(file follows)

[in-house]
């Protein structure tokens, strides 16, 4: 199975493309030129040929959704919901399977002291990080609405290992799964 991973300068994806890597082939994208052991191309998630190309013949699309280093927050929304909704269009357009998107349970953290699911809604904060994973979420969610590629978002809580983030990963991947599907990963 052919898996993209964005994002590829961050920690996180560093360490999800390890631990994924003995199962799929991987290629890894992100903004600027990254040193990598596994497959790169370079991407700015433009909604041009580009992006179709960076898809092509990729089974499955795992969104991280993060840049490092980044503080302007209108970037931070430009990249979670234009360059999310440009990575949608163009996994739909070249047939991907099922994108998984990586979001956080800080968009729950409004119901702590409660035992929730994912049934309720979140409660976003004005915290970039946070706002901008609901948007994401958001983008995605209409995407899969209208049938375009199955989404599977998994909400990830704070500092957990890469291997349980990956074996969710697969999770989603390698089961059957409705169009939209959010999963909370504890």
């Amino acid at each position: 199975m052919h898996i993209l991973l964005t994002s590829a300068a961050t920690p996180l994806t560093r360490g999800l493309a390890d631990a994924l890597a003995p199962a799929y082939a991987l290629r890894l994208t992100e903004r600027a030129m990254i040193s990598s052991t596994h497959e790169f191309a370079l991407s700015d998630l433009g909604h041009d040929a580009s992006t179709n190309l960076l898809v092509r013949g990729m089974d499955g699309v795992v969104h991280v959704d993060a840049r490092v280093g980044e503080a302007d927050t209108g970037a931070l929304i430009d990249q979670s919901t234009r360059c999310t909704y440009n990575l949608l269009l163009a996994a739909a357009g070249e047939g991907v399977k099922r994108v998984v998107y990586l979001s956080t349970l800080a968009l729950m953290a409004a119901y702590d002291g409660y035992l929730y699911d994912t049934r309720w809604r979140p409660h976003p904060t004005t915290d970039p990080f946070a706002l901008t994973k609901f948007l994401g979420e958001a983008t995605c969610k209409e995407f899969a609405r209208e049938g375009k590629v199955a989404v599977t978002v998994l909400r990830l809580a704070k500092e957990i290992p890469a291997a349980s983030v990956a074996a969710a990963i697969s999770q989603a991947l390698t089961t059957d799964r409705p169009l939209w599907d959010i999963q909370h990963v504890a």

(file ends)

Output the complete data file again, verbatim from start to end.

[in-house]
């Protein structure tokens, strides 16, 4: 199975493309030129040929959704919901399977002291990080609405290992799964 991973300068994806890597082939994208052991191309998630190309013949699309280093927050929304909704269009357009998107349970953290699911809604904060994973979420969610590629978002809580983030990963991947599907990963 052919898996993209964005994002590829961050920690996180560093360490999800390890631990994924003995199962799929991987290629890894992100903004600027990254040193990598596994497959790169370079991407700015433009909604041009580009992006179709960076898809092509990729089974499955795992969104991280993060840049490092980044503080302007209108970037931070430009990249979670234009360059999310440009990575949608163009996994739909070249047939991907099922994108998984990586979001956080800080968009729950409004119901702590409660035992929730994912049934309720979140409660976003004005915290970039946070706002901008609901948007994401958001983008995605209409995407899969209208049938375009199955989404599977998994909400990830704070500092957990890469291997349980990956074996969710697969999770989603390698089961059957409705169009939209959010999963909370504890």
């Amino acid at each position: 199975m052919h898996i993209l991973l964005t994002s590829a300068a961050t920690p996180l994806t560093r360490g999800l493309a390890d631990a994924l890597a003995p199962a799929y082939a991987l290629r890894l994208t992100e903004r600027a030129m990254i040193s990598s052991t596994h497959e790169f191309a370079l991407s700015d998630l433009g909604h041009d040929a580009s992006t179709n190309l960076l898809v092509r013949g990729m089974d499955g699309v795992v969104h991280v959704d993060a840049r490092v280093g980044e503080a302007d927050t209108g970037a931070l929304i430009d990249q979670s919901t234009r360059c999310t909704y440009n990575l949608l269009l163009a996994a739909a357009g070249e047939g991907v399977k099922r994108v998984v998107y990586l979001s956080t349970l800080a968009l729950m953290a409004a119901y702590d002291g409660y035992l929730y699911d994912t049934r309720w809604r979140p409660h976003p904060t004005t915290d970039p990080f946070a706002l901008t994973k609901f948007l994401g979420e958001a983008t995605c969610k209409e995407f899969a609405r209208e049938g375009k590629v199955a989404v599977t978002v998994l909400r990830l809580a704070k500092e957990i290992p890469a291997a349980s983030v990956a074996a969710a990963i697969s999770q989603a991947l390698t089961t059957d799964r409705p169009l939209w599907d959010i999963q909370h990963v504890a």